Sadly with Gibson's popularity being on a downward spiral it is set to be released via Video On Demand under the title "Get The Driver", while his international fans will get to enjoy it in the cinema under its international title "How I Spent My Summer Vacation". Still with a role in the forthcoming "Machete Kills" it would seem that this might not quite be the swansong to Gibson's career which many critics have already begun to hail it as.

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      09.10.2013 15:20
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      Life in this notorious prison was anything but a vacation. Shame the film doesn't portray that!

      How I Spent My Summer Vacation

      --


      I thought I would give this a watch as I wanted to see what Mel Gibson was like these days. I don't tend to give to much thought to the media comments about people because ninety-nine per cent of them are false and conjured up to fill space in the respective magazines or newspapers, but Gibson seems to have had a hard time of it in recent years whether undeserved or warranted.
      Before I talk about the movie let's do the usual and go over the story-line.

      --

      The Premise

      --

      The movie begins with a compelling police chase at the US-Mexican border after a bank robbery. Two criminals are being chased and one is bleeding to death on the back seat. Both are wearing clown suits. A narrator cuts in to tell the audience what is occurring and we realise that the narrator is also the driver of the car.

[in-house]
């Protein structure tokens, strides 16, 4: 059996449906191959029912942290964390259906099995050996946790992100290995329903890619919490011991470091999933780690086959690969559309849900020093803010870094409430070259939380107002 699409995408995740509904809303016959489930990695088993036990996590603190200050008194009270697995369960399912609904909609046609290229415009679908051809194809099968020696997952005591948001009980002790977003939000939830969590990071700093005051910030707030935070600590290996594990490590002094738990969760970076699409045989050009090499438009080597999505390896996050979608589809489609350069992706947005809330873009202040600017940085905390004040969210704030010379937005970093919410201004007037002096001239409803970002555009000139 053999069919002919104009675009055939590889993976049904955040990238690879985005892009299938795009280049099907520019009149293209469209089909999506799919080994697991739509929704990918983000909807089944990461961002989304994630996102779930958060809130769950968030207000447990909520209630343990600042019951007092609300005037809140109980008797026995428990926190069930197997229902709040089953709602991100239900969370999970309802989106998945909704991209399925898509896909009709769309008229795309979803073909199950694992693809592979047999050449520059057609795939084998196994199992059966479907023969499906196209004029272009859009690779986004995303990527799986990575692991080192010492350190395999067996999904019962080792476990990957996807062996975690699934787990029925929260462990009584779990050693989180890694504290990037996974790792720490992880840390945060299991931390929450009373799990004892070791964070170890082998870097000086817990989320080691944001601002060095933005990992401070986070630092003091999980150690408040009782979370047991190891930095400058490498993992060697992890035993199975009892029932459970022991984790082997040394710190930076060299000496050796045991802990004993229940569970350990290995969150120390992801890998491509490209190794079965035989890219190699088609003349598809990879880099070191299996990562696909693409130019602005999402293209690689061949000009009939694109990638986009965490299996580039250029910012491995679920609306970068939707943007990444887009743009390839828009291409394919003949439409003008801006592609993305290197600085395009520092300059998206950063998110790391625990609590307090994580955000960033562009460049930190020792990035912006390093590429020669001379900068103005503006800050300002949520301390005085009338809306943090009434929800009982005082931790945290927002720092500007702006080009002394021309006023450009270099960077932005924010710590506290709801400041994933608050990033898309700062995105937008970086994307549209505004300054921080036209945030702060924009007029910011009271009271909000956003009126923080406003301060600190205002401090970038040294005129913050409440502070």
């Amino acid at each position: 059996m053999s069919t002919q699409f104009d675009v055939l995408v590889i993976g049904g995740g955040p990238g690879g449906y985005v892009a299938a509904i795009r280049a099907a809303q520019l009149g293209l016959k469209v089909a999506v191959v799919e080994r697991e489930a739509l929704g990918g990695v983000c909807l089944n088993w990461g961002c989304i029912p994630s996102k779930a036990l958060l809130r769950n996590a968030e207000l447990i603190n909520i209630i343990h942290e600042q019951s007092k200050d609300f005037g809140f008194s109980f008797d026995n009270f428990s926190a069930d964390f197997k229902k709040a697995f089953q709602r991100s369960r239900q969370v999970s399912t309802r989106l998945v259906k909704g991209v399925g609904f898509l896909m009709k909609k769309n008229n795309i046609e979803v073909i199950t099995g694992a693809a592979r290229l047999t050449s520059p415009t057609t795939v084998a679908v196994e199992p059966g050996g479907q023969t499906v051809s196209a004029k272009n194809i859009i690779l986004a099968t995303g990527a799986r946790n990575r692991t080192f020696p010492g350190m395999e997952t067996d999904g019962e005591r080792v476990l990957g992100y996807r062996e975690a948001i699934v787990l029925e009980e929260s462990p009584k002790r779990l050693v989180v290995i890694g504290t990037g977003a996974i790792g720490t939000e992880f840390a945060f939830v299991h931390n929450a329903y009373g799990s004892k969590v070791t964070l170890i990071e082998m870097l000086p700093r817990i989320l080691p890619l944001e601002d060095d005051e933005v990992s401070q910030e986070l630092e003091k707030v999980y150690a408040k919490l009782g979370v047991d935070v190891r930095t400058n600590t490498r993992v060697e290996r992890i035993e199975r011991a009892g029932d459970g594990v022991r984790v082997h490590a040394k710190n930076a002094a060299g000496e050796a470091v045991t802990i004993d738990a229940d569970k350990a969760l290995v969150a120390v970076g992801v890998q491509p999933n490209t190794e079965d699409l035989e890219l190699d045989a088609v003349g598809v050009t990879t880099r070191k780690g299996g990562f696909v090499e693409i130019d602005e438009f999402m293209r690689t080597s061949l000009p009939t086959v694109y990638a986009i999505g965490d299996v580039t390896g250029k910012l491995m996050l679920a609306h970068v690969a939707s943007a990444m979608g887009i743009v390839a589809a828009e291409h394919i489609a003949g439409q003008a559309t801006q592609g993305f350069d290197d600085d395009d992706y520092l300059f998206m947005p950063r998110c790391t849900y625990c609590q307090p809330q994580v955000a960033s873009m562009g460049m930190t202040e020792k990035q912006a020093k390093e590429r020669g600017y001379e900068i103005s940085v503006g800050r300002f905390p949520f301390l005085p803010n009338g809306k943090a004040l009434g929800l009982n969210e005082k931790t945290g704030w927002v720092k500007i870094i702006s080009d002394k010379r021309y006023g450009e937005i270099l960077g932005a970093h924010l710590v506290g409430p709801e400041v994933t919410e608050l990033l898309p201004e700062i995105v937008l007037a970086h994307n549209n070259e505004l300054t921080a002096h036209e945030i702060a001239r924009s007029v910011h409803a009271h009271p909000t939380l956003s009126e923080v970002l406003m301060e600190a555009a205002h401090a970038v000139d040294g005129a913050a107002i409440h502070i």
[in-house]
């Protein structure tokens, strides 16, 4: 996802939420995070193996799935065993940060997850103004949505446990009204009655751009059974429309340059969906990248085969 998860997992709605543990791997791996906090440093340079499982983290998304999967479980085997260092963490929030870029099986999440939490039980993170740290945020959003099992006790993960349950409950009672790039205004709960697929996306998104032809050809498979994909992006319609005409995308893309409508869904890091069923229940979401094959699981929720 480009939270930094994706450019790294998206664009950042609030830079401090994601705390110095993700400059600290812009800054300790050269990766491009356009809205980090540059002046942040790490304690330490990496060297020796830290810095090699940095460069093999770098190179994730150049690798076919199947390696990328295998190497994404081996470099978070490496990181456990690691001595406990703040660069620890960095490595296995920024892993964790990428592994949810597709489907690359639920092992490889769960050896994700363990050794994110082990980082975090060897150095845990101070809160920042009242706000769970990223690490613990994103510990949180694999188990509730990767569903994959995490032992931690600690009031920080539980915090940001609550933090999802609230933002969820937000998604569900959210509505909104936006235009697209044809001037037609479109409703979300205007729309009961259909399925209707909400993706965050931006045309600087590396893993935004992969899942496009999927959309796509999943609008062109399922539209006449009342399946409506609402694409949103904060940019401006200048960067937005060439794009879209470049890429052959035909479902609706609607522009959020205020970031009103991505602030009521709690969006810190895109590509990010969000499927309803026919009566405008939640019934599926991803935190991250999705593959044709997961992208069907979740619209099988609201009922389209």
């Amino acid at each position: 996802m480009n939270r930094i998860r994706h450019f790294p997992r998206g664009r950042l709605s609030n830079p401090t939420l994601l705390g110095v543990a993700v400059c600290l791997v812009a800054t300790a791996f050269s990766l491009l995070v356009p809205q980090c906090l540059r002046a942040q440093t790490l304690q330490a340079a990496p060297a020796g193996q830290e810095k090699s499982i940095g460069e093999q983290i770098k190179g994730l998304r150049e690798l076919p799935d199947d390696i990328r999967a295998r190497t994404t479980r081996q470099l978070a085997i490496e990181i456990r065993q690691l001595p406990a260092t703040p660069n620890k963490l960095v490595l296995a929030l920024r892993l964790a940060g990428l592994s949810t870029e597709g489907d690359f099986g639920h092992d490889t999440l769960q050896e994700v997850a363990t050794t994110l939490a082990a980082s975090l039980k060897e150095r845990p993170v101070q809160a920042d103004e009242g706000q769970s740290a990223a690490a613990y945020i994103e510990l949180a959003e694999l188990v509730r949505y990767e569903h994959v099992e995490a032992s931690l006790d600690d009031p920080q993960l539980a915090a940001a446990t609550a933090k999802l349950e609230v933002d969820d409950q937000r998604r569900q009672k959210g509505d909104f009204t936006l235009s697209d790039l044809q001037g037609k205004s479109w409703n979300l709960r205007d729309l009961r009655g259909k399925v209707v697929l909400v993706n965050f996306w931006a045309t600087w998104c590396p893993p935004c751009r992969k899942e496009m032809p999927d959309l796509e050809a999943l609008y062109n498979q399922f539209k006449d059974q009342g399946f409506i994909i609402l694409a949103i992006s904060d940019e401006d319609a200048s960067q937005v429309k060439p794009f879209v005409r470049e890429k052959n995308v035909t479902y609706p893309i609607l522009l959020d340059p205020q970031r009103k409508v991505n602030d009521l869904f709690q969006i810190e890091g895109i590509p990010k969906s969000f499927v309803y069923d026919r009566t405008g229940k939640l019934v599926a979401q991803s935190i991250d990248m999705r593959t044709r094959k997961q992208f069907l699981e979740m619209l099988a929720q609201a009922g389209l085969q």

Mel Gibson's character known as 'Driver' or a character with no name finds himself in 'El Pueblito', a prison that is set up like a village where prisoner's families can join them to live. He finds out his partner is dead and the corrupt Mexican border police have taken his two million dollars (not exactly his as he stole it). After a few anxious moments (not really that anxious) he befriends a kid (Kevin Hernandez) who is living in fear thanks to his relationship with the kingpin of the facility who is relying on the kid for a liver transplant after it is found that the kid shares the same rare blood type. The kingpin also took the kid's Father's liver in the recent past. After bonding with the kid and his mother, Driver tries to worm his way into the circle of the kingpin and his henchmen family in order to get his money back and save the kid's life.

      --


      My Thoughts

      --

      Firstly, this movie is not to be confused with the stylish nineteen-sixty seven movie of the same name with Robert Wagner. I wish it was and did hope when I heard of the Gibson movie that it was going to be; sadly not. The Wagner movie was only a TV effort but it exuded class and was head and shoulders above the movie I am reviewing here. This movie was also released as 'Get the Gringo' in the U.S.